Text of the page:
Peanut Planting Season
Planting a successful peanut crop requires time, preparation, resources, and labor. Before planting can happen, farmers have to determine where they will obtain their seed. Many farmers purchase their seed at open air markets from peanut sellers, while others save a portion of their harvest to use as seed during the next planting season. Still others obtain seed on credit from input provisioning organizations such as Acceso and iF Foundation. After they have their seed, farmers will then shell the peanuts by hand and sort out the bad peanuts before planting. Next comes land preparation, which is often done by manual laborers using hoes, although some farmers have access to animal-driven plows and a choice few have access to tractors.
After the seed and the land have been prepared, it is time to plant. Haitian smallholder peanut farmers typically use a traditional scatter-planting method, making small divots in the ground with a machete or a hoe and then dropping one or two seeds into each hole. Some farmers have also begun planting in rows, especially those working with input provisioning and agricultural credit organizations. Whether they are planting by hand or in rows, the planting process is labor-intensive, and farmers with more resources will often hire day laborers to help speed up the planting process. Planting seasons are based on rainfall cycles and thus can vary from region to region throughout Haiti. However, as a general rule, peanut farmers usually plant two crops per year—once in the late winter or early spring and once in the late summer or early fall.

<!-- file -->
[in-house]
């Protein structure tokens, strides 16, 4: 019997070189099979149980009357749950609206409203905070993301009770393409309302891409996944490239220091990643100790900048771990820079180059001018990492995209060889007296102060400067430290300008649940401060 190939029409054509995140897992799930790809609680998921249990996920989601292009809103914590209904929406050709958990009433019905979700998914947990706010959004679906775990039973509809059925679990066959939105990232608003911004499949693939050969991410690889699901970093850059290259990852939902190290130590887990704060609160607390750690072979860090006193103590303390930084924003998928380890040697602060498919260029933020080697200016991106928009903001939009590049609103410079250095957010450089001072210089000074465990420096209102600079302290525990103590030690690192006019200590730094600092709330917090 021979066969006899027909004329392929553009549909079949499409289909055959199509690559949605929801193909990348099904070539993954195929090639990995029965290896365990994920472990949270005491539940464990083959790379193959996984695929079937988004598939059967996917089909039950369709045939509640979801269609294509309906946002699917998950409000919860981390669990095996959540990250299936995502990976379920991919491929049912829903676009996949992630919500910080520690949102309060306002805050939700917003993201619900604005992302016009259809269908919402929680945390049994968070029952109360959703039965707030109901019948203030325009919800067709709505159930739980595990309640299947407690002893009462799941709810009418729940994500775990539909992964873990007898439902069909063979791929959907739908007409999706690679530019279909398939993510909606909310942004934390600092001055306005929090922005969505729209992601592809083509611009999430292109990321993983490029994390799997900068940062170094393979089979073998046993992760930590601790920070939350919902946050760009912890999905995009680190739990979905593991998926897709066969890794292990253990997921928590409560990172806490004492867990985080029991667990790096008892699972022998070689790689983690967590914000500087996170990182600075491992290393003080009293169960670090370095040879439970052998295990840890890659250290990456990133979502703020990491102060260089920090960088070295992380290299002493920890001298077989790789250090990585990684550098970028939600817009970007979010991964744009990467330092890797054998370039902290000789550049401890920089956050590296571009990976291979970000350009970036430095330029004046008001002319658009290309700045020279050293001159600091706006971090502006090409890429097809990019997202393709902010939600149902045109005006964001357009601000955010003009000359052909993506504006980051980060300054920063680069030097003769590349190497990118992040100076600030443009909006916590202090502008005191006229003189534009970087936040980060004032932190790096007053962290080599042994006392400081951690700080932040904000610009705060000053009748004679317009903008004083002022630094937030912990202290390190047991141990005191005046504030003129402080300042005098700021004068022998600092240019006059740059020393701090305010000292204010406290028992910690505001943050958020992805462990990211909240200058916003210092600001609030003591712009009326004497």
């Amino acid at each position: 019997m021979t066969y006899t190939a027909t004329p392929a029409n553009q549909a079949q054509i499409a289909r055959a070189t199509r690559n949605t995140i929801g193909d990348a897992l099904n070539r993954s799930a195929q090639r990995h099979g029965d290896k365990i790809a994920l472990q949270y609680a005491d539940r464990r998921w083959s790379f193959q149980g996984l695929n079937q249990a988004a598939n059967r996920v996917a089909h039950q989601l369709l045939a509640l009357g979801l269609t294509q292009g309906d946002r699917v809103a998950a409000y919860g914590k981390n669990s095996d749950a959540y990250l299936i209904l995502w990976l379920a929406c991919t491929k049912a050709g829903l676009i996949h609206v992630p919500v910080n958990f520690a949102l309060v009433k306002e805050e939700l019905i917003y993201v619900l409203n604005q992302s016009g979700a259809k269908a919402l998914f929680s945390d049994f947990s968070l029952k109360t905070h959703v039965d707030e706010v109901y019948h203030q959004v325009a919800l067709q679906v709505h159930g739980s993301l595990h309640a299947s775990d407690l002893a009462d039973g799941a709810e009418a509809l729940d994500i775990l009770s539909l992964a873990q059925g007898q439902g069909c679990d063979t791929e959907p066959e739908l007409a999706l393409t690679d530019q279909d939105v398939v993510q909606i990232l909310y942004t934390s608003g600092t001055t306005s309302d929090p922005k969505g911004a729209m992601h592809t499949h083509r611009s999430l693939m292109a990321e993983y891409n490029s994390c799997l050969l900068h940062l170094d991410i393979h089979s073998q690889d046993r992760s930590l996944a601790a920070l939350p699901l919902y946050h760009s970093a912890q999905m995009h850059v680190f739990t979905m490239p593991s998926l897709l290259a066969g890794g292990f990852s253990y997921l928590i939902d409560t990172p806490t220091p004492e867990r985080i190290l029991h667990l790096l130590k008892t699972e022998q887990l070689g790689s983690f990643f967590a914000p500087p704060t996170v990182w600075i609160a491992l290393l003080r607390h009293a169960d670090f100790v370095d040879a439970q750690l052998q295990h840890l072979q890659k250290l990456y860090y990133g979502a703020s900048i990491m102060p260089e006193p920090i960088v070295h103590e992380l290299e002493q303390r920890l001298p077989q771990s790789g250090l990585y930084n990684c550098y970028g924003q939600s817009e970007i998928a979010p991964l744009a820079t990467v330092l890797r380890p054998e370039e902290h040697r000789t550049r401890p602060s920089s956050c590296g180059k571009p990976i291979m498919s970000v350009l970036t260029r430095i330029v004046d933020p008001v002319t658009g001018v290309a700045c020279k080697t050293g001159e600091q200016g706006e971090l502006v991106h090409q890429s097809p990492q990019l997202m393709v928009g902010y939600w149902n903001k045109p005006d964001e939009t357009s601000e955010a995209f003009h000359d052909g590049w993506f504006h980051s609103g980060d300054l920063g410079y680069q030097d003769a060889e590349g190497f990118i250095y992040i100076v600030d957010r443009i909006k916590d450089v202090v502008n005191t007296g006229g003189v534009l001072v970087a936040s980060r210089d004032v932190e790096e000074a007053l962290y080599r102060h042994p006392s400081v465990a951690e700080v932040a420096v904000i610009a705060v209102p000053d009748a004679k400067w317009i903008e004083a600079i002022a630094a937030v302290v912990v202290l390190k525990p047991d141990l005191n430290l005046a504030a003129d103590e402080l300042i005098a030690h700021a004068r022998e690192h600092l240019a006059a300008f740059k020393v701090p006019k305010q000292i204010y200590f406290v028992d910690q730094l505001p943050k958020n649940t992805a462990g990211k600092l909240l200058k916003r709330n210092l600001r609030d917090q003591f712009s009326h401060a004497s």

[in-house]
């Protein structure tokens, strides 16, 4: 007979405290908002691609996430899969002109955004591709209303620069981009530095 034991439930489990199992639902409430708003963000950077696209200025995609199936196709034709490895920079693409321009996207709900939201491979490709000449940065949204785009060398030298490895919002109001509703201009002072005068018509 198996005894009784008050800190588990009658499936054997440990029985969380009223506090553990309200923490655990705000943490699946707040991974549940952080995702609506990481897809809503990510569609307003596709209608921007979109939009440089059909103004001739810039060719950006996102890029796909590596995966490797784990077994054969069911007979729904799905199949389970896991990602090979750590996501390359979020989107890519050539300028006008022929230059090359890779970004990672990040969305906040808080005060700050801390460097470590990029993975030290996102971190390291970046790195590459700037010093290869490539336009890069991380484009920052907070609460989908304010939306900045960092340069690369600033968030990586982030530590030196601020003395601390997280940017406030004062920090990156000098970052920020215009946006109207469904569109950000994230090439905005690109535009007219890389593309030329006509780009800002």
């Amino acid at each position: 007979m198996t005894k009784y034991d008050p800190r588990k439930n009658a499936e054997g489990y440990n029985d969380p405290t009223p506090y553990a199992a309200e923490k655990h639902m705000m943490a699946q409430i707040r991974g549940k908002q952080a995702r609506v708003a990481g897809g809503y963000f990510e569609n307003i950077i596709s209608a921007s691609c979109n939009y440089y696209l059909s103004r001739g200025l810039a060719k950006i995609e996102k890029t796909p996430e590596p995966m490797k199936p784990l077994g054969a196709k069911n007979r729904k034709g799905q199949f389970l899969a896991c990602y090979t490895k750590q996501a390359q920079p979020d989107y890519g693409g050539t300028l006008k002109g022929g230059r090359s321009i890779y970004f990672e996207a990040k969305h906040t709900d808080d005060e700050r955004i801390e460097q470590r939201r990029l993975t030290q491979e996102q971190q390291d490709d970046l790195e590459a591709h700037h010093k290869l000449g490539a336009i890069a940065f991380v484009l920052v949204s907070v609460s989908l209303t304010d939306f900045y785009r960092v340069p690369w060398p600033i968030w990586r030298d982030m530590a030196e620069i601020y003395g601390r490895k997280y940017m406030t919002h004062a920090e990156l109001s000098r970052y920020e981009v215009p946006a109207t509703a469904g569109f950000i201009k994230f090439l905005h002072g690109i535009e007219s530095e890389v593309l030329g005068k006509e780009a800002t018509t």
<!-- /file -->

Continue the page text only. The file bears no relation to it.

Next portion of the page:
At MFK, the agricultural team is currently working on planting three trials at the Acceso nursery in Mirebalais, one of which compares row planting with traditional scatter-planting at various densities. Some research has been done on planting methods and tentative results show that row-planting allows for greater densities and higher yields per hectare than scatter planting. However, more research needs to be conducted to shed further light on this question, and the current MFK study will give us this information in a Haitian context. These pictures were taken from planting activities in Mirebalais this week.